Tobacco use is the No. 1 cause of preventable disease, disability and death in the United States. That sobering statistic is widely known, so it is no surprise that more than two-thirds of U.S. adults who smoke are interested in quitting. During the COVID-19 pandemic, quitting is even more important because smoking reduces lung capacity and increases the risk for many respiratory infections. But what can physicians do to help their patients quit smoking?
“There've been more than 20 studies, which have looked at smoking status and COVID-19 complications,” said AMA member Michael Fiore, MD, MPH, MBA, Hilldale Professor of Medicine at the University of Wisconsin and director of the Center for Tobacco Research and Intervention at the University of Wisconsin School of Medicine and Public Health in Madison. “Whether you measure the outcomes as death or using a severity index, like going to the ICU or being intubated, in more than 80% of those studies, smoking resulted in a statistically significant increase of adverse outcomes.”
“Everything we know about the impacts of smoking—which includes an increased risk of upper and lower respiratory tract infections—suggests that it is a substantial risk for COVID-19 infections and complications,” said Dr. Fiore who was a contributing author of the 2020 U.S. Surgeon General’s smoking cessation report—the first from that office in 30 years. The report outlines the latest science available to help people quit smoking.
Here are eight major conclusions physicians should know about to help their patients quit smoking.
When a physician speaks to a patient about smoking, it is one of the most powerful prompts for them to think about quitting. The electronic health record can be used to prompt physicians and the rooming staff to query the patient on smoking.
“This technology can also help downstream, with the EHR programmed to electronically refer patients to a health system cessation program, the state Quitline (1-800-QUIT-NOW), the National Cancer Institute’s smokefree.gov suite of cessation resources (including SmokefreeTXT) or something in the community,” said Dr. Fiore.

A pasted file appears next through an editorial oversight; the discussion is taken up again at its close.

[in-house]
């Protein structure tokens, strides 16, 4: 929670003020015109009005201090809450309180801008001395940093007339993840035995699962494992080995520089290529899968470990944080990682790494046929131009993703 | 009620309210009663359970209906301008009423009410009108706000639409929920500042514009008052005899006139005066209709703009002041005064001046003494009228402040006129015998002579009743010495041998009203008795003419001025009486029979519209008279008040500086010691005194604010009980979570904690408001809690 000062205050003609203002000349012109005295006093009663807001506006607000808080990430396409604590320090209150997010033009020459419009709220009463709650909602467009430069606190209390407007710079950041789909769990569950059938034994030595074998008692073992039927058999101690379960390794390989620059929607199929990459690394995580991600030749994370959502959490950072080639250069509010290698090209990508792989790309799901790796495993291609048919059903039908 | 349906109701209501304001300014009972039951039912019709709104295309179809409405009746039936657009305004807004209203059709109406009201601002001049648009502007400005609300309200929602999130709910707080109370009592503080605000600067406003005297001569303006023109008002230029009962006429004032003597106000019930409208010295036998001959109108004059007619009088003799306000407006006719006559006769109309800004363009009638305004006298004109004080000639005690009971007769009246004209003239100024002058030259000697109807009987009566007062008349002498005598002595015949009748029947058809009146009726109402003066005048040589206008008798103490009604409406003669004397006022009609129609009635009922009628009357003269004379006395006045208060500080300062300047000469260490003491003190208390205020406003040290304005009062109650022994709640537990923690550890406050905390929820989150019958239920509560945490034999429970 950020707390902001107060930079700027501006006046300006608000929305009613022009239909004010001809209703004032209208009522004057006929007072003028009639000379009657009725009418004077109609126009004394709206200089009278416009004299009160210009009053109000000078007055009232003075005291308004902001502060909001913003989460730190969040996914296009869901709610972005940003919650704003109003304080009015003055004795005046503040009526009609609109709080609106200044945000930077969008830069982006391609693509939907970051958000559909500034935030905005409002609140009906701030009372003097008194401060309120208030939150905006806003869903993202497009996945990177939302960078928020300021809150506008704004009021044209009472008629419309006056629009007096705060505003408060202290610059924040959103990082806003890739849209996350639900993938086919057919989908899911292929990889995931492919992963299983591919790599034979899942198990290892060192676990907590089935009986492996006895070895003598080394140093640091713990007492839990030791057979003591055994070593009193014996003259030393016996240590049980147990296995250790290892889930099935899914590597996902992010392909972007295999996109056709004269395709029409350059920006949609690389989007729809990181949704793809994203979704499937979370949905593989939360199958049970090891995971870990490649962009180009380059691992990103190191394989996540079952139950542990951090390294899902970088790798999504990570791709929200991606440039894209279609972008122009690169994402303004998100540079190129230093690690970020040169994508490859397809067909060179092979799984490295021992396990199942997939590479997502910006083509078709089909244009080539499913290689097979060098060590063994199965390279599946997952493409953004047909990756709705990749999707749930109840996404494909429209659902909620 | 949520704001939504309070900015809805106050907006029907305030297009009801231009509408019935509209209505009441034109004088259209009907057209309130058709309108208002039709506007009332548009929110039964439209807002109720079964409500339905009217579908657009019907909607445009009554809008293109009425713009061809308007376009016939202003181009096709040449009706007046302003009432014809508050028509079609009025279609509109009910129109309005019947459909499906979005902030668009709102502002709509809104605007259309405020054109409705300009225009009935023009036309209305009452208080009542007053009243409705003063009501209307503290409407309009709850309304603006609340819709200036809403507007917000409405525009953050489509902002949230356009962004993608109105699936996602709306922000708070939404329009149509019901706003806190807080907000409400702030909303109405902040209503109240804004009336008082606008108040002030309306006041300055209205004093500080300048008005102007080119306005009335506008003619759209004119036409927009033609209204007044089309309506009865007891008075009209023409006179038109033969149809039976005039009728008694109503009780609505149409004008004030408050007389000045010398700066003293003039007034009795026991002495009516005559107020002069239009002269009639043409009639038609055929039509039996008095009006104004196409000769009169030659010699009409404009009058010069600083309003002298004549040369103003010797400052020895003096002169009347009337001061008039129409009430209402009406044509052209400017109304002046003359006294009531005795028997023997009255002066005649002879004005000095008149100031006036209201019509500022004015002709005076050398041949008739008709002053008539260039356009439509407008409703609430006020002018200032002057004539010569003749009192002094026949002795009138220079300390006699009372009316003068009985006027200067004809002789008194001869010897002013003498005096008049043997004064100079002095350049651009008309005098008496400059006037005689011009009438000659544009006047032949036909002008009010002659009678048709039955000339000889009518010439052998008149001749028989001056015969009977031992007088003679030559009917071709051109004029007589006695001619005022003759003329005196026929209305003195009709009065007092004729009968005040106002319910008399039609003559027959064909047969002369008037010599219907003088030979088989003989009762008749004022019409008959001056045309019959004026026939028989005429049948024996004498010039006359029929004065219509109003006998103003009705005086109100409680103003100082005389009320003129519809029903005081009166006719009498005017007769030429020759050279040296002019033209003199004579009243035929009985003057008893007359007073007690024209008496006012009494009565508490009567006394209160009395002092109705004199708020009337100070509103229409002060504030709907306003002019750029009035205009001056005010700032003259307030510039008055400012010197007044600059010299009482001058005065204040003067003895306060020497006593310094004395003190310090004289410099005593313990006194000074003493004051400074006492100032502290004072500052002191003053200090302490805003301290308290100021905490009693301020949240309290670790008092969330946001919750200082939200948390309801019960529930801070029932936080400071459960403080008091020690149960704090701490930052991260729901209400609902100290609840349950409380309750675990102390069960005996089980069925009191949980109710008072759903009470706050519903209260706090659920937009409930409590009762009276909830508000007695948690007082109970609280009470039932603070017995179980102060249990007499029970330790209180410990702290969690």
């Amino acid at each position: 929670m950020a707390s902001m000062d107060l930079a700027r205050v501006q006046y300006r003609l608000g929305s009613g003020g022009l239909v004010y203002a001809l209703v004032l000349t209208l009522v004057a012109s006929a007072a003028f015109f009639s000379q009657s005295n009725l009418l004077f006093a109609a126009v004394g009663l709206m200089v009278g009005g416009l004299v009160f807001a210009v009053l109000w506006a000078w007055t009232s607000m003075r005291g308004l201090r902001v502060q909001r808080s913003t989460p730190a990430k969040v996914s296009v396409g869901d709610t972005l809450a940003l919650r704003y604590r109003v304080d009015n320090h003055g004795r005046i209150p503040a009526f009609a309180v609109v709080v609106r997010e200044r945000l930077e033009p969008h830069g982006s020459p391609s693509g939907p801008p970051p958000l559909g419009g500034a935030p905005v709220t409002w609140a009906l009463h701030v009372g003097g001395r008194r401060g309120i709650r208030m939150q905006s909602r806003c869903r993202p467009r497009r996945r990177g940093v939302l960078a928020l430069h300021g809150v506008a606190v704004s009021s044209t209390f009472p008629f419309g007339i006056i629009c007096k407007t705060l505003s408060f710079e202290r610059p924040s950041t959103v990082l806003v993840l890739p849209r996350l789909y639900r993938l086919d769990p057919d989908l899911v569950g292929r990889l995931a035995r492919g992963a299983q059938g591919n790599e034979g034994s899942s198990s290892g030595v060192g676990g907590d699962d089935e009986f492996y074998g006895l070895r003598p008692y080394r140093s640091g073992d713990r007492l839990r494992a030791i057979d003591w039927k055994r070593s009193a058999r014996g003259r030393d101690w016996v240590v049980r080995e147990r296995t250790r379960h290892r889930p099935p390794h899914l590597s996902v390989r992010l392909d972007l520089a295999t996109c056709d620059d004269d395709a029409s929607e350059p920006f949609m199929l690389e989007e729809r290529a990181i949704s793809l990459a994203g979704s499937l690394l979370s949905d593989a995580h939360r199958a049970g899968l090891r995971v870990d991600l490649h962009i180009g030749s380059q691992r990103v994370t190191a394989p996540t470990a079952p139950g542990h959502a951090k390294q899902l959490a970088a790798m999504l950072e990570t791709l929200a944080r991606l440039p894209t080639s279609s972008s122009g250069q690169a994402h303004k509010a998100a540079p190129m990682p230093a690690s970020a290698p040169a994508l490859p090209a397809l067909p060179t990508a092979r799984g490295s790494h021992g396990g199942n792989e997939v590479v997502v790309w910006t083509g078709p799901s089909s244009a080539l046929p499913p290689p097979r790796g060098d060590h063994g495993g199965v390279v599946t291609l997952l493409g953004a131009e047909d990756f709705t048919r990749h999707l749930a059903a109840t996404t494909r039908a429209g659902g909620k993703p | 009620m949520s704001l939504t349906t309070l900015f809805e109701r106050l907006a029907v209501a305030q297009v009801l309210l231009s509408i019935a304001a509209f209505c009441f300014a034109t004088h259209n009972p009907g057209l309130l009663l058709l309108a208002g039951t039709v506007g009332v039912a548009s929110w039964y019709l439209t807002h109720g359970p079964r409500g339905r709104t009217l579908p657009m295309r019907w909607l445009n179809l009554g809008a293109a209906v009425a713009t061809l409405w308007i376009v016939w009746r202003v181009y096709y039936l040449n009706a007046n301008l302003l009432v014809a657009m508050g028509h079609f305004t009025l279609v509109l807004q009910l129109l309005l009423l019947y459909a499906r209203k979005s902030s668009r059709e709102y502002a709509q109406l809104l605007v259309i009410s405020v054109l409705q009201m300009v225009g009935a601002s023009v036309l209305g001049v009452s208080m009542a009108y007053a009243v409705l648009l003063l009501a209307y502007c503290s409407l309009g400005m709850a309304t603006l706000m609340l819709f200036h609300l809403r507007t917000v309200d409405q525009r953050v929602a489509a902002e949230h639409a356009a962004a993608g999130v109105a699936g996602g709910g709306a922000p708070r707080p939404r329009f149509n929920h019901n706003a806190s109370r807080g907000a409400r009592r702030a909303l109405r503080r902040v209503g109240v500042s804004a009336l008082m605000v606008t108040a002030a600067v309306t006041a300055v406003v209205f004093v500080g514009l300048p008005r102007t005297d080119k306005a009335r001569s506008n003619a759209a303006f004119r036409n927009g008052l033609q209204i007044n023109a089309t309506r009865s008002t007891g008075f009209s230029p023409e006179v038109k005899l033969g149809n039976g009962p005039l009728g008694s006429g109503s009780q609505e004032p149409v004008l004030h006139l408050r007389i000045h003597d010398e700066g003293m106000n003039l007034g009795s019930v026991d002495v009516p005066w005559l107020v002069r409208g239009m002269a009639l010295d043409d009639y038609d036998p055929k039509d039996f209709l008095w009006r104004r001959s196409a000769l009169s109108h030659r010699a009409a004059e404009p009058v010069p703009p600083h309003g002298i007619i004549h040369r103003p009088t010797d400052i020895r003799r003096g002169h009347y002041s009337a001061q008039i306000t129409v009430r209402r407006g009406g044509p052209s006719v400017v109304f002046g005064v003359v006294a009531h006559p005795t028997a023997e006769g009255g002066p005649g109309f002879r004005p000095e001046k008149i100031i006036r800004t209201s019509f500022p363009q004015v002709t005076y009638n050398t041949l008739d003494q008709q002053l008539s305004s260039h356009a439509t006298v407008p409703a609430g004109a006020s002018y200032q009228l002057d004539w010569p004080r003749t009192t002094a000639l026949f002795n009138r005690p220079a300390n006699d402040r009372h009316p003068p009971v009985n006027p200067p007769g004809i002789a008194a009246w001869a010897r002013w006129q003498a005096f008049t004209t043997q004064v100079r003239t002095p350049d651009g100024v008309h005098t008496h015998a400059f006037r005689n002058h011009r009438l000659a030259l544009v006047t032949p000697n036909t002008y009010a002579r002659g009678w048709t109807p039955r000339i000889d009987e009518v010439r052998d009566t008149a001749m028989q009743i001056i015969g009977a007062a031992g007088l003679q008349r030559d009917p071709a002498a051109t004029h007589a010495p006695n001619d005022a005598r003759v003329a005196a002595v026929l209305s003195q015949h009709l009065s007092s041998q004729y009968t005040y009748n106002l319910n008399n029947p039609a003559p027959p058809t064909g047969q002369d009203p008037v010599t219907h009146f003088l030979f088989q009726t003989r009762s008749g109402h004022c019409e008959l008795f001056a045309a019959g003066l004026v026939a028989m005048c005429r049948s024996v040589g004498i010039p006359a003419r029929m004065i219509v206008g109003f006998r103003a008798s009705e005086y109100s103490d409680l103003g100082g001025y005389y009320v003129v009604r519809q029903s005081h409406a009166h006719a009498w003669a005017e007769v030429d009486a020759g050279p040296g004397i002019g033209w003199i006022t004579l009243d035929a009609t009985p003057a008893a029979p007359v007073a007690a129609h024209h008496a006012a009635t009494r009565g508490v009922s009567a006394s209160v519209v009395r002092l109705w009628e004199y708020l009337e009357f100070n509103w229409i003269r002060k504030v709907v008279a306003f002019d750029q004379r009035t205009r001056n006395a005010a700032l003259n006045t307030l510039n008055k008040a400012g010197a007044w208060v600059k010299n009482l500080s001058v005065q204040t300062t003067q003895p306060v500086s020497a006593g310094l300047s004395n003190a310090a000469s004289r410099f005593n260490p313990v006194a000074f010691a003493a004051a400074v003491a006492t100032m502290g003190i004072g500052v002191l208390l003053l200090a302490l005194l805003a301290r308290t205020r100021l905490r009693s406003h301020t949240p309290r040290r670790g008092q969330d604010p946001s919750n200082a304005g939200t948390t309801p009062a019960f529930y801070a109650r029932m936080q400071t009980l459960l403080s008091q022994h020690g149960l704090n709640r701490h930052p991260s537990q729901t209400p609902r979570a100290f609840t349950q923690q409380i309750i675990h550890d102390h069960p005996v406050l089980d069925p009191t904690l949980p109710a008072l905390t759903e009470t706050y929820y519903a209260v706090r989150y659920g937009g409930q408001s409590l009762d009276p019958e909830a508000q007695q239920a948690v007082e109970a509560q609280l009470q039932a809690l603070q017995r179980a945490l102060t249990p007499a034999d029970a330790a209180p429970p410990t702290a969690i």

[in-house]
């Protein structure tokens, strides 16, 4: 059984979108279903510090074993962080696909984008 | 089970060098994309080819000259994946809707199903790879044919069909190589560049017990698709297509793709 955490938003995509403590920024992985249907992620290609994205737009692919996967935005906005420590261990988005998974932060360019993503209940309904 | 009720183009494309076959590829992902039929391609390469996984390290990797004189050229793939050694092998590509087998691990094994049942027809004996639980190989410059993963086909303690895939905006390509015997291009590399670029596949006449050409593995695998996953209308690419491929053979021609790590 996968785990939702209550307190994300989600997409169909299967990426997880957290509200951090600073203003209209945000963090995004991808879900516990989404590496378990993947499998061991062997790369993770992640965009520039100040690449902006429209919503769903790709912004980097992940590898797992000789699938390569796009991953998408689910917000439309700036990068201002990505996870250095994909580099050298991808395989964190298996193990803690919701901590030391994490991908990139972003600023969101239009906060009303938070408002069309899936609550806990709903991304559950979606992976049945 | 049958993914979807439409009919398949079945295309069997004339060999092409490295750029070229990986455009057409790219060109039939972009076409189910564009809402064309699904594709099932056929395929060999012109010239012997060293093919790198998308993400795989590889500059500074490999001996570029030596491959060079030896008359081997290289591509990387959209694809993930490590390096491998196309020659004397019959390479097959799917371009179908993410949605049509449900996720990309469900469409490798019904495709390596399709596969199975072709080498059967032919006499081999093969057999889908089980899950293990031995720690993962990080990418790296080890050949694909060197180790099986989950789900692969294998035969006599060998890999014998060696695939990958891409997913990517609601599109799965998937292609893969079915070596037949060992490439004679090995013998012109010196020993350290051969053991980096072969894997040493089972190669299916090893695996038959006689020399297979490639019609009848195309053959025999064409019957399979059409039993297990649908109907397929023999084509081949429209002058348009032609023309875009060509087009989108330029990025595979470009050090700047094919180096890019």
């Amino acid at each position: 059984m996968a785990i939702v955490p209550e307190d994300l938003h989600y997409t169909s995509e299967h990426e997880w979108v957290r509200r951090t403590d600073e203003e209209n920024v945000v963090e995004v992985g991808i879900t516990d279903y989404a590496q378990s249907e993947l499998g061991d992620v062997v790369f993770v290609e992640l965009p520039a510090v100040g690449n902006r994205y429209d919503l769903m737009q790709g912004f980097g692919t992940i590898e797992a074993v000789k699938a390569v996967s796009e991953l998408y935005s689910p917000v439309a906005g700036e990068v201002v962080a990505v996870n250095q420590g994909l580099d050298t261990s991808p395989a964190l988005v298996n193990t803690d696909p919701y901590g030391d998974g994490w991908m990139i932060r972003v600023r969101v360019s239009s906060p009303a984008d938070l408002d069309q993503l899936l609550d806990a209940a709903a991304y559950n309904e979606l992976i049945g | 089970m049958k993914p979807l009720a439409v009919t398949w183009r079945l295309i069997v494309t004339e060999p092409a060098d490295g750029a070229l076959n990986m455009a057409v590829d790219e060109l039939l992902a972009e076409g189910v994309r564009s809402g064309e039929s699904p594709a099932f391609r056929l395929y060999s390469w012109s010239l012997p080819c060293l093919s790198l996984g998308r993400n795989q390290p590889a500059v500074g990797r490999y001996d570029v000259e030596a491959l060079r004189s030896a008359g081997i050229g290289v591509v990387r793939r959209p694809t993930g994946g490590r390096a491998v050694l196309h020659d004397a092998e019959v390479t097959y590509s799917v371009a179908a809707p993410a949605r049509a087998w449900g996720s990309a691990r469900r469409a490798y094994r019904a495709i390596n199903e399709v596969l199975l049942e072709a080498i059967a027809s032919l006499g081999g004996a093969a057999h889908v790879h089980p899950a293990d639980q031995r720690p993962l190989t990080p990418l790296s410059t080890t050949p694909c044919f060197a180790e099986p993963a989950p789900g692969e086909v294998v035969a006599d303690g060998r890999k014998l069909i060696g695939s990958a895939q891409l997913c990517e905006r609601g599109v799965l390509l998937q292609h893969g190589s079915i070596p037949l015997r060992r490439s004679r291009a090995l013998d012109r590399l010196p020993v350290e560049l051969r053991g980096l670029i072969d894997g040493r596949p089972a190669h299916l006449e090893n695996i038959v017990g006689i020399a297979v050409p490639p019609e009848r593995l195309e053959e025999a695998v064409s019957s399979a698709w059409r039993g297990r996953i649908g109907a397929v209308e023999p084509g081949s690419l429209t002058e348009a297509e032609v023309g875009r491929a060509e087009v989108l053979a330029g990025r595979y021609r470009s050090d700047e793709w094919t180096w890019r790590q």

Over half of smokers try to quit every year, but they typically try on their own cold turkey and fail. This is where a physician can make a big difference. One way to overcome this barrier is to “recognize smoking as a drug of dependence that requires medical treatment—both counseling and medication,” said Dr. Fiore.
“So many smokers relapse—that’s why I view tobacco dependence as a chronic disease. Our goal is to help patients achieve remission with medical treatment, rather than convince them that they can do it on their own with enough willpower,” he said.
More than 60% of U.S. adults who have ever smoked cigarettes have quit. But, almost 35 million adults in the U.S. continue to smoke. Among them, two-thirds who try to quit do not use Food and Drug Administration (FDA)-approved cessation medications or behavioral counseling.
“When patients tell me they want to quit on their own, I try to build on their enthusiasm. What I say is, ‘It's great that you want to quit cold turkey, but I want to give you a couple tools that will increase the likelihood that your cold turkey effort to quit is successful. I want you to talk to the state Quitline and I want you to take this nicotine lozenge to take the edge off of your withdrawal symptoms when you're quitting cold turkey,’” said Dr. Fiore. “I don't try to change their mind. I just try to reframe what cold turkey can be.”